No Merger In Sight
While the names have merged, little else has changed at the Department of Conservation and the Department of Agriculture, now called the Department of Agriculture, Conservation, and Forestry.
I’ve just posted news about this issue in my Bangor Daily News blog. In the posting here, I’ll tell you more about my interview yesterday with DACF Commissioner Walt Whitcomb.
During the legislative debate over the proposed merger, someone anonymously sent me a merger plan for the two departments. It was very detailed and thoughtful, and I reported on the details at that time. I was never able to find out who prepared the plan or sent it to me. I asked Walt about specific proposals in the plan.
The plan proposed that Agriculture’s Division of Plant Industry and Conservation’s Division of Forest Health and Monitoring be combined into the Bureau of Forest and Plant Health to “allow for a higher level of collaboration on insect and disease management issues, resulting in an enhanced protection for all trees and crops grown in the state.”
Walt said these two divisions “are working more closely together – meeting together – itemizing specific tasks they can perform together… They get a lot of funding from outside sources,” he noted, “so we’ve got to determine what we are able to do.” In other words, what the funding sources allow.
“Nobody wants to lose anything,” he said, “but we need to make this work better together.”
The merger plan provided to me specifically noted “The United States Department of Agriculture also is responsible for the US Forest Service. The proposed merger allows for Maine to follow the federal model, which creates streamlining and facilitation when dealing with the related federal agencies.”
That plan also proposed merging Agriculture’s Division of Quality Assurance and Regulations with Conservation’s Division of Forest Protection in the Maine Forest Service. “By consolidating many law enforcement functions into the Bureau of Law Enforcement and Protection, there will be an opportunity to streamline most law and rule enforcement into one lead agency, which will eliminate duplication functions,” the plan reported.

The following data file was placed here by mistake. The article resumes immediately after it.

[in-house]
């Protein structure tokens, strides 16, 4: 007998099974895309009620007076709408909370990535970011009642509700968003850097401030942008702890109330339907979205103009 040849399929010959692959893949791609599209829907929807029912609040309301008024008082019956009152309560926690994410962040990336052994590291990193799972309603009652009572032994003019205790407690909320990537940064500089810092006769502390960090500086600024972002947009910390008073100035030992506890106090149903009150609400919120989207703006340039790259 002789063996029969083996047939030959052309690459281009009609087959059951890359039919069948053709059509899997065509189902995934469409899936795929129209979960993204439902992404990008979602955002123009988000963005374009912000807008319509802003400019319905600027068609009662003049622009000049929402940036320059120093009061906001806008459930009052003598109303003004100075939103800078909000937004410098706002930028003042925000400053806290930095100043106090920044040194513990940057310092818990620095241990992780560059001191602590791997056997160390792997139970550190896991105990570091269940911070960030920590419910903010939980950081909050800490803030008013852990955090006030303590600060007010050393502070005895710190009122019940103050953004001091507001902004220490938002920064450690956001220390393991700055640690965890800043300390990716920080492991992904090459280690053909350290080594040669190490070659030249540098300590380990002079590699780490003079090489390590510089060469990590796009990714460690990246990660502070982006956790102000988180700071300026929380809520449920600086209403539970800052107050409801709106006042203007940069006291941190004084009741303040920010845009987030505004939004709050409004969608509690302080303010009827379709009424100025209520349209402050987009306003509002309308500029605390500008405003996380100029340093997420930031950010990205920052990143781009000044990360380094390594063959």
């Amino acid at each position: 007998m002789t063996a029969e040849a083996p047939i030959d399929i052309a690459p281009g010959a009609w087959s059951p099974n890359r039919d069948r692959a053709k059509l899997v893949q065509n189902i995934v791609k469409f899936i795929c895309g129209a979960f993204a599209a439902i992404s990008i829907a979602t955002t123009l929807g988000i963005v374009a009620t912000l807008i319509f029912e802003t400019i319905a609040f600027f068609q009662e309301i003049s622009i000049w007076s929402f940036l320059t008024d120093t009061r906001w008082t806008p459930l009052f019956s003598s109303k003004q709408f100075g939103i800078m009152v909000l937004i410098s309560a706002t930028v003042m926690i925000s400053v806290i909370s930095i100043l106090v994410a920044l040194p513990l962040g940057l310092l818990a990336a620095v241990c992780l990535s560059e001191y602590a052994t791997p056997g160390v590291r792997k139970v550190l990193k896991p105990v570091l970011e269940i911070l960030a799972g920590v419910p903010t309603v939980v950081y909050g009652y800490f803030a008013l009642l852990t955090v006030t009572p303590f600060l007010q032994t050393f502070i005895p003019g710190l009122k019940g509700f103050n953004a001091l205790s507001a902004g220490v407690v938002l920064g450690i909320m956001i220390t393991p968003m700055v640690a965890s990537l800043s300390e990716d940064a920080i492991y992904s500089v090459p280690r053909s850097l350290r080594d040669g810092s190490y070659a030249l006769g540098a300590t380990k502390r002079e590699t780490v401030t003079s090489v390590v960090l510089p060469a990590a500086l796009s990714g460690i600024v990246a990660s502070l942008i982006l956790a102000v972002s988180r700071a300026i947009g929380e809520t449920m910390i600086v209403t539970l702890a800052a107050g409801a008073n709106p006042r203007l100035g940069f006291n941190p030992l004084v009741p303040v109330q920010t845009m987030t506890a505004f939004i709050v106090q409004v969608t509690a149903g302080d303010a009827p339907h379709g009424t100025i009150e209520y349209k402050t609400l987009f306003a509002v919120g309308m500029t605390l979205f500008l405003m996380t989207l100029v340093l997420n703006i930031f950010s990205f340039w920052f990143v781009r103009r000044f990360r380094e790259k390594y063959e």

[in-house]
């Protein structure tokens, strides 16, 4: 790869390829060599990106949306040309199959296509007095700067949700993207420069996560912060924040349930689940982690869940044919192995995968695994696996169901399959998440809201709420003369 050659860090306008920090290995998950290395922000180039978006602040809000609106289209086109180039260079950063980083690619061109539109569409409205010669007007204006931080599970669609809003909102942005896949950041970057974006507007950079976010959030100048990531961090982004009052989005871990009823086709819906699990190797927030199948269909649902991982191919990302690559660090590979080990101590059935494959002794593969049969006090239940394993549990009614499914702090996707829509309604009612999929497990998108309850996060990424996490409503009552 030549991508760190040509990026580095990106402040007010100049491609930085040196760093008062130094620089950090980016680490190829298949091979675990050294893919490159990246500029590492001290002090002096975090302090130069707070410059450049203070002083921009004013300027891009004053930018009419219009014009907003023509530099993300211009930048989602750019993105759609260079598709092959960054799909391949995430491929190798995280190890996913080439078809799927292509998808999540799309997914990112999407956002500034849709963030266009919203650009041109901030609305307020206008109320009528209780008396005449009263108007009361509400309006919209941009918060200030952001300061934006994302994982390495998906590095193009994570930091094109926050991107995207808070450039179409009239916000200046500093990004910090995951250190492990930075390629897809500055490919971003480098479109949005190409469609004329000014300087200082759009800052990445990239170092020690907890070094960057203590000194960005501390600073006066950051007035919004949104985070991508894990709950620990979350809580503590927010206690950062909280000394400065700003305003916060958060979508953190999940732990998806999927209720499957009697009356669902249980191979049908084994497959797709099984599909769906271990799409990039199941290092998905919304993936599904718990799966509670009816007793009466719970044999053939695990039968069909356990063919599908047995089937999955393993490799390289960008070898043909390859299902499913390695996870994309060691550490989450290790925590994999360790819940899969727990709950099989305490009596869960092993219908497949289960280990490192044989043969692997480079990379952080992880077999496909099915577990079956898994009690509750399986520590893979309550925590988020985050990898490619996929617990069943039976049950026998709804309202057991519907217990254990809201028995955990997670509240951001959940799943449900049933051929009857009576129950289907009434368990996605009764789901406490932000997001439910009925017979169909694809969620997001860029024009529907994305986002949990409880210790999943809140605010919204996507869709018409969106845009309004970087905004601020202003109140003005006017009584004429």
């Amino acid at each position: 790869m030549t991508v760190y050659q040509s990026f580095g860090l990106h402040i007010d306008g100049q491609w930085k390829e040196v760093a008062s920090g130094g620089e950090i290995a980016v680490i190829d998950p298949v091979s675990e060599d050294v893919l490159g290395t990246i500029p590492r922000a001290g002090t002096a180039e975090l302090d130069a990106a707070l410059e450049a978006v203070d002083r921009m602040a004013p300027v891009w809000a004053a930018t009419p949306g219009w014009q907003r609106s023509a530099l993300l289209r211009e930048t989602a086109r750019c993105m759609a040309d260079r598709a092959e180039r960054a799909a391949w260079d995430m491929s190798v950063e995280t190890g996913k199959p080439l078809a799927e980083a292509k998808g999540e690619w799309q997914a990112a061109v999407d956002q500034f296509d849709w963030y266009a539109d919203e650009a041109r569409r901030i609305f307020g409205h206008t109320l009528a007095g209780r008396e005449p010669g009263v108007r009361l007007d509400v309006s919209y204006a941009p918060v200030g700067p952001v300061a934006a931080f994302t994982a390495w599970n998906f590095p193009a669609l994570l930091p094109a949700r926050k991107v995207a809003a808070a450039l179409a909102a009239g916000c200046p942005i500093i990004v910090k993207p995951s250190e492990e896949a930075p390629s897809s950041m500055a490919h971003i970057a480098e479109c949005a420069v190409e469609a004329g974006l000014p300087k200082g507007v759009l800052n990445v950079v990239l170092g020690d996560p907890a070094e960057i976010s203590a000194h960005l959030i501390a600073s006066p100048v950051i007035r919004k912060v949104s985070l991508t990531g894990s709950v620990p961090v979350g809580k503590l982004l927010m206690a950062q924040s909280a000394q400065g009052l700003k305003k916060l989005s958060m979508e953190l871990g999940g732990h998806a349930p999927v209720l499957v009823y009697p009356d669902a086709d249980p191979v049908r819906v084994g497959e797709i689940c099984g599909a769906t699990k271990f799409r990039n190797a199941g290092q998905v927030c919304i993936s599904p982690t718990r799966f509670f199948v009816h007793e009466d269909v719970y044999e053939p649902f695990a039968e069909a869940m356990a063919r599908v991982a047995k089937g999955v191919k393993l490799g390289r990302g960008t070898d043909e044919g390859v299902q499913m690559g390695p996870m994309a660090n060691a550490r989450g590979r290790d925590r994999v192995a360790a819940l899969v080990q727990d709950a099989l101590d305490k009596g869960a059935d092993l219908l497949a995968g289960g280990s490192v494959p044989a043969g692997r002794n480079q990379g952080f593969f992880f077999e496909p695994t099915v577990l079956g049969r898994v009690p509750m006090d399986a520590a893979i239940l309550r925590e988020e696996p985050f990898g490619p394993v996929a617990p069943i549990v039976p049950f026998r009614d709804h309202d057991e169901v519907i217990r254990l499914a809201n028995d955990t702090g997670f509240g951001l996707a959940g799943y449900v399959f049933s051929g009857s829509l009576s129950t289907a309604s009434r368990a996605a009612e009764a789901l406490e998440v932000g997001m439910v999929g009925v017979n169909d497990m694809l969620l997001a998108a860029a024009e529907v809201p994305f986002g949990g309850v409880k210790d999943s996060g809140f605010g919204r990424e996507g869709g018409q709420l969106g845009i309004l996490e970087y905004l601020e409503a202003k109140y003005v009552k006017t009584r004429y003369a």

Walt told me the Directors of those two divisions met earlier this week, but that Agriculture has no law enforcement duties, other than inspections and, “Ag doesn’t want to go in that direction.”
“We do want to find commonalities,” he said, telling me how he’s using forest rangers to investigate blueberry theft.
The plan proposed to merge Agriculture’s Market and Production Development Division and Conservation’s outreach and education programs to forest landowners and loggers and the Forest Service’s Forest Policy and a Management Division into a Bureau of Planning, Marketing and Utilization, resulting “in a robust and effective tool for farmers and forest landowners by providing technical information through educational workshops, field demonstrations and statistical gathering of all land users.
“Marketing of produce, livestock and forest resources under one entity will benefit all producers as well,” the plan reported. “Additionally, by combining the two agencies’ policy and planning divisions, an integrated approach to managing and guiding the future of the industries can be achieved.”
Whitcomb lamented a lack of marketing money and resources, and said he’d expected former DOC Commissioner Bill Beardsley to take on this assignment as a Deputy Commissioner in the new department. Instead, Beardsley resigned his job on August 29 and left the department.
Walt, who had just returned from a national conference the previous week, talked with me about the fact that many other states are way ahead of us in marketing and other tasks. “The worst thing that happens when states must cut budgets is they cut marketing,” he noted. He plans to fill the new Deputy Commissioner’s position, the one responsible for economics and marketing, sometime soon. He hopes to “expand marketing of the Maine brand,” he said, although without additional money, it’s hard to see how he’s going to do that.
We also discussed some major issues – including groundwater – that are on the horizon, giving me a good indication that Whitcomb is stepping into his new job and role with a high level of interest and excitement. In fact, without his testimony, assurances, and enthusiasm, it’s unlikely the merger would have been approved by the legislature.
Whitcomb has made this department his own. Clearly, he’s got a lot of work to do if a real merger is to ever happen.
PHOTO: ACF Commissioner Walt Whitcomb, on far right, at legislative hearing on the merger of the two departments.